RACQ chief executive insurance Trent Sayers has identified factors driving up insurance premiums in Australia.
In a statement, Sayers noted the impact of rising cost-of-living expenses on many Queensland families, leaving them unable to afford insurance.
“At RACQ, we are very aware of these pressures and are always looking for ways to support our 1.8 million members. This includes being open and transparent about the decisions we make about the price of premiums,” he said.
“There is no denying the insurance industry is facing a perfect storm of challenges – the increasing severity and frequency of extreme weather events on top of supply chain pressures have significantly increased the cost of doing business and forcing us to make tough decisions when it comes to the price of premiums.”
Sayers said that insurance premiums in Australia are skyrocketing because climate risks are increasing.
“Natural disasters are becoming more frequent, destructive, and expensive,” he said. “To exacerbate the issue, in Australia, there has been limited investment in disaster mitigation over the years, which would have helped to reduce the risk and bring down the cost of providing insurance.”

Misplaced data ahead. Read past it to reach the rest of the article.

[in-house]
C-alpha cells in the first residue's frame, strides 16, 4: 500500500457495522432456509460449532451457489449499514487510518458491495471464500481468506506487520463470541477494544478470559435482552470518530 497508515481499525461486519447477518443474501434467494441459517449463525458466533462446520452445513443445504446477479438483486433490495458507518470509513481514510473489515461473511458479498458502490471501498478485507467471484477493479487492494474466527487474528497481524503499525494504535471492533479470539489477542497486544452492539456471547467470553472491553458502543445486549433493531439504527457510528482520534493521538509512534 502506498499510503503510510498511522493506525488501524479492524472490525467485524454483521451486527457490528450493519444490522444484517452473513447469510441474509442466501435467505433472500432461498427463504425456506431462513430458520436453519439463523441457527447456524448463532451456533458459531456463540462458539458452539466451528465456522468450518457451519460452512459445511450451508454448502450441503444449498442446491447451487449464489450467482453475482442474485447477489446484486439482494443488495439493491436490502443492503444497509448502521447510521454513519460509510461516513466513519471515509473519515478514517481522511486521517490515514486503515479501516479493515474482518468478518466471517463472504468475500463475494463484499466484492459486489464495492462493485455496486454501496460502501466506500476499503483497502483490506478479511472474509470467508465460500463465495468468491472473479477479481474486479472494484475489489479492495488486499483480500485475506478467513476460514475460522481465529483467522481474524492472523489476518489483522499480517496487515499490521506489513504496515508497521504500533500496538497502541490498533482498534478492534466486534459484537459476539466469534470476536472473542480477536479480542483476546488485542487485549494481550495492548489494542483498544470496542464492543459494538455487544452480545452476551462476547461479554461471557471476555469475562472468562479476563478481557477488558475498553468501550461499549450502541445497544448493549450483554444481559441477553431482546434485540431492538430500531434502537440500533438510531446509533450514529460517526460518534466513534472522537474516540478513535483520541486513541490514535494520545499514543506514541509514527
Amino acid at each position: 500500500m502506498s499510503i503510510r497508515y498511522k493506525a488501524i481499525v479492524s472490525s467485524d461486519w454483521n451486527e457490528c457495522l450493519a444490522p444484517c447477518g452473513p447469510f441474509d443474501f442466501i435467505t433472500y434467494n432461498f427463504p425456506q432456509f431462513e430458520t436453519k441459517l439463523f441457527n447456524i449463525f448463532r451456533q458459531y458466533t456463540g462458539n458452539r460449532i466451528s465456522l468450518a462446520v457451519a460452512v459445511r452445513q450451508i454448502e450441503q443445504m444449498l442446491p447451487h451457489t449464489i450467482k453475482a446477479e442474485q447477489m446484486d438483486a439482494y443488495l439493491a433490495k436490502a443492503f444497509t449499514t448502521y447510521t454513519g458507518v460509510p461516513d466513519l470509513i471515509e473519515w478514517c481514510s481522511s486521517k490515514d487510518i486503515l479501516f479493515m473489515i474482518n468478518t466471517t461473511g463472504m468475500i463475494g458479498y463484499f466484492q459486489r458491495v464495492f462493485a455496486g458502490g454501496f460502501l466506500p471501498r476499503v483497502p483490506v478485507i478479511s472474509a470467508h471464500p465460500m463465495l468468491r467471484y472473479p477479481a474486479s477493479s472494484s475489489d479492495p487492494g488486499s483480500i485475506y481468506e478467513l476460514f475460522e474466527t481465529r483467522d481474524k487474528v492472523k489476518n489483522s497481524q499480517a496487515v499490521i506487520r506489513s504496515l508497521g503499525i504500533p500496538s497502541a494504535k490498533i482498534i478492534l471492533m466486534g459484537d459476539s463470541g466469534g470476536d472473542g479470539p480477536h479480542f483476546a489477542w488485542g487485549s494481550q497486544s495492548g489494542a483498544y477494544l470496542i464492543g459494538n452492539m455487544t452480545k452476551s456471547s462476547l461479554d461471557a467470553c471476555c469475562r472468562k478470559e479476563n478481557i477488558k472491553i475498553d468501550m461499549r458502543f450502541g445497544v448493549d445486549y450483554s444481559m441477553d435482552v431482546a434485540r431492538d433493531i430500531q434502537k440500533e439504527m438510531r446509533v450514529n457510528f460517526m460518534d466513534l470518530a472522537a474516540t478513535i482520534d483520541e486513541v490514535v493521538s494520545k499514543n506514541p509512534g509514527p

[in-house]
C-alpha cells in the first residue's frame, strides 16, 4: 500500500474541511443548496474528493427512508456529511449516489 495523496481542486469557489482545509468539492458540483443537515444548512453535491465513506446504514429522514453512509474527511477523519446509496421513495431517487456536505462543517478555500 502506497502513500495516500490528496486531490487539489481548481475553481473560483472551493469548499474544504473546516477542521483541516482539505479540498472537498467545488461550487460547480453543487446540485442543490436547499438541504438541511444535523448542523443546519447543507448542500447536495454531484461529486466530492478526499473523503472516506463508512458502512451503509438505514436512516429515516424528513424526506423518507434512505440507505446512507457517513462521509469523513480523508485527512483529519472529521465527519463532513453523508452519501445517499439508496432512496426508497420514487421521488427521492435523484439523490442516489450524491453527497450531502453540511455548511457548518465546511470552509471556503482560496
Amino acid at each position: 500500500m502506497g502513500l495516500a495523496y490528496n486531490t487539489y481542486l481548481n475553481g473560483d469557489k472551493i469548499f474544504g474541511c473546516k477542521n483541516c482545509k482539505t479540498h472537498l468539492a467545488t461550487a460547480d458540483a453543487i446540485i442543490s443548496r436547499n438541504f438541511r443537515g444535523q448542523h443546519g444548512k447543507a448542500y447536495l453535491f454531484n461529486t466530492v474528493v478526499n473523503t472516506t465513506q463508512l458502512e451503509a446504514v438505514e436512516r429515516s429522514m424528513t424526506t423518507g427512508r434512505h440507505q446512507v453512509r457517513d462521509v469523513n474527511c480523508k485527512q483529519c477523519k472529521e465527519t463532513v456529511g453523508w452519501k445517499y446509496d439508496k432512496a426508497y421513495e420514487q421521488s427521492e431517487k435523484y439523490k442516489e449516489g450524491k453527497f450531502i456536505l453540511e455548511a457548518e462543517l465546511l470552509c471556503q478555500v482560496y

RACQ is calling for investing more in natural disaster mitigation and resilience initiatives. Last month, it urged the federal government to ensure that its disaster mitigation funding is spent correctly.
RACQ noted that the Australian insurance industry faces record levels of annual inflation – over 10% – impacting the cost of repair for home and motor claims. The insurer's panel of builders deemed the current cost of materials “dramatic,” particularly in Queensland.
“A shortage of qualified trades in both the automotive and building industries – along with the increasing complexity of car repairs as vehicles become more sophisticated and technology-enabled – means we will continue to see an impact on our claims costs,” Sayers said.
“I want to assure our members that every pricing decision we make is with [them] in mind,” Sayers continued. “As a member-based organisation, we're doing everything possible to minimise premium increases for our members while ensuring the Club continues to be financially strong to serve [them].
“We understand this is a challenging environment, and the last thing we want is to put more pressure on our members.”